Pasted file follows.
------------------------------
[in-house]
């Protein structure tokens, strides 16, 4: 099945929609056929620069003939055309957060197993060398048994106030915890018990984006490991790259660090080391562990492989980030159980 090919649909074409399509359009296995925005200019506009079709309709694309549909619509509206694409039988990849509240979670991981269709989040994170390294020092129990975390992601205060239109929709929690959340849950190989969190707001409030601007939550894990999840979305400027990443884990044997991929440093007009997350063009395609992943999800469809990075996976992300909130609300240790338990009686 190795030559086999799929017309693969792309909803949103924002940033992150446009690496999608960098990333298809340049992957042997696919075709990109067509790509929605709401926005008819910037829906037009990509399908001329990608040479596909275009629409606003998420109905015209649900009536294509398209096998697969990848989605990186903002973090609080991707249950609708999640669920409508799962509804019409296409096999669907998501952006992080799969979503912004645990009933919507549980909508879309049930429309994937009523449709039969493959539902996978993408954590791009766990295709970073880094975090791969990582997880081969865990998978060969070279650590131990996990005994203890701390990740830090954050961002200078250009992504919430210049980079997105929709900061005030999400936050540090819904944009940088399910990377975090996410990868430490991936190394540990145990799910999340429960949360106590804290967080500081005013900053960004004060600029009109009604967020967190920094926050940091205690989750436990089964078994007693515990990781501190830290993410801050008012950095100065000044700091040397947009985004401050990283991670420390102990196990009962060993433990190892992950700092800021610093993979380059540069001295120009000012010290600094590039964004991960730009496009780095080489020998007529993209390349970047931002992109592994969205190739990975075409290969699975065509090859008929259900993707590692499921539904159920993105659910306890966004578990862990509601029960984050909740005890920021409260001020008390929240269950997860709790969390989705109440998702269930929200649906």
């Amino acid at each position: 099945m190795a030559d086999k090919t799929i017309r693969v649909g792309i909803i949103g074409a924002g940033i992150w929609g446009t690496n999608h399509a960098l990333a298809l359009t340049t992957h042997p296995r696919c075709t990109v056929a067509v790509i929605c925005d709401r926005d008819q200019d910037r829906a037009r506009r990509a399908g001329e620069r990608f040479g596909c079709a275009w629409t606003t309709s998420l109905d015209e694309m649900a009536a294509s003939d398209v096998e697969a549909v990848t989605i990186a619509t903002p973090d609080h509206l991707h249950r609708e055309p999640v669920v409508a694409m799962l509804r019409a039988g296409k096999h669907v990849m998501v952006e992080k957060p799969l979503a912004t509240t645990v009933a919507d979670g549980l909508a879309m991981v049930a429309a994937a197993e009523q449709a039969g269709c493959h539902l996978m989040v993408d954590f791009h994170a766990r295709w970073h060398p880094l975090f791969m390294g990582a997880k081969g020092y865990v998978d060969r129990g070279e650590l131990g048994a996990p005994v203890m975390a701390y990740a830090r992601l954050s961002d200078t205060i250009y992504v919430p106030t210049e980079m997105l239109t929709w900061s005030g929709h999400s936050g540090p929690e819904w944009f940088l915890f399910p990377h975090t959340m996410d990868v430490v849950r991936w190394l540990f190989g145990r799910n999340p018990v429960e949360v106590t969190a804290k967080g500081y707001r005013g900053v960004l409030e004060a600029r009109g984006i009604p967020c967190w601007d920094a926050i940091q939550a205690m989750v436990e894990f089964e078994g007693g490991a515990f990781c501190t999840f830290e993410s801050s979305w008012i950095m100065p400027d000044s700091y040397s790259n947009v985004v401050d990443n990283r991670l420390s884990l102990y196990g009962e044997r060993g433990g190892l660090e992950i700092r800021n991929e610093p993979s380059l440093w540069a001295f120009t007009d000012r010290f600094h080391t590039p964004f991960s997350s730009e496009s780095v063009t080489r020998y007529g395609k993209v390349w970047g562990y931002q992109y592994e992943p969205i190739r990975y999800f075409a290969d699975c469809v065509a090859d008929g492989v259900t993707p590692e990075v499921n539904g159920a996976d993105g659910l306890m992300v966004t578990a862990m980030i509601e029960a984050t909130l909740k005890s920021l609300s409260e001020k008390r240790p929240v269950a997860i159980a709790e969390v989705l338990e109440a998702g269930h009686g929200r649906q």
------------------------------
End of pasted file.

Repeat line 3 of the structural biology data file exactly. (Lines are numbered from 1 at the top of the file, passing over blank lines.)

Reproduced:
């Amino acid at each position: 099945m190795a030559d086999k090919t799929i017309r693969v649909g792309i909803i949103g074409a924002g940033i992150w929609g446009t690496n999608h399509a960098l990333a298809l359009t340049t992957h042997p296995r696919c075709t990109v056929a067509v790509i929605c925005d709401r926005d008819q200019d910037r829906a037009r506009r990509a399908g001329e620069r990608f040479g596909c079709a275009w629409t606003t309709s998420l109905d015209e694309m649900a009536a294509s003939d398209v096998e697969a549909v990848t989605i990186a619509t903002p973090d609080h509206l991707h249950r609708e055309p999640v669920v409508a694409m799962l509804r019409a039988g296409k096999h669907v990849m998501v952006e992080k957060p799969l979503a912004t509240t645990v009933a919507d979670g549980l909508a879309m991981v049930a429309a994937a197993e009523q449709a039969g269709c493959h539902l996978m989040v993408d954590f791009h994170a766990r295709w970073h060398p880094l975090f791969m390294g990582a997880k081969g020092y865990v998978d060969r129990g070279e650590l131990g048994a996990p005994v203890m975390a701390y990740a830090r992601l954050s961002d200078t205060i250009y992504v919430p106030t210049e980079m997105l239109t929709w900061s005030g929709h999400s936050g540090p929690e819904w944009f940088l915890f399910p990377h975090t959340m996410d990868v430490v849950r991936w190394l540990f190989g145990r799910n999340p018990v429960e949360v106590t969190a804290k967080g500081y707001r005013g900053v960004l409030e004060a600029r009109g984006i009604p967020c967190w601007d920094a926050i940091q939550a205690m989750v436990e894990f089964e078994g007693g490991a515990f990781c501190t999840f830290e993410s801050s979305w008012i950095m100065p400027d000044s700091y040397s790259n947009v985004v401050d990443n990283r991670l420390s884990l102990y196990g009962e044997r060993g433990g190892l660090e992950i700092r800021n991929e610093p993979s380059l440093w540069a001295f120009t007009d000012r010290f600094h080391t590039p964004f991960s997350s730009e496009s780095v063009t080489r020998y007529g395609k993209v390349w970047g562990y931002q992109y592994e992943p969205i190739r990975y999800f075409a290969d699975c469809v065509a090859d008929g492989v259900t993707p590692e990075v499921n539904g159920a996976d993105g659910l306890m992300v966004t578990a862990m980030i509601e029960a984050t909130l909740k005890s920021l609300s409260e001020k008390r240790p929240v269950a997860i159980a709790e969390v989705l338990e109440a998702g269930h009686g929200r649906q």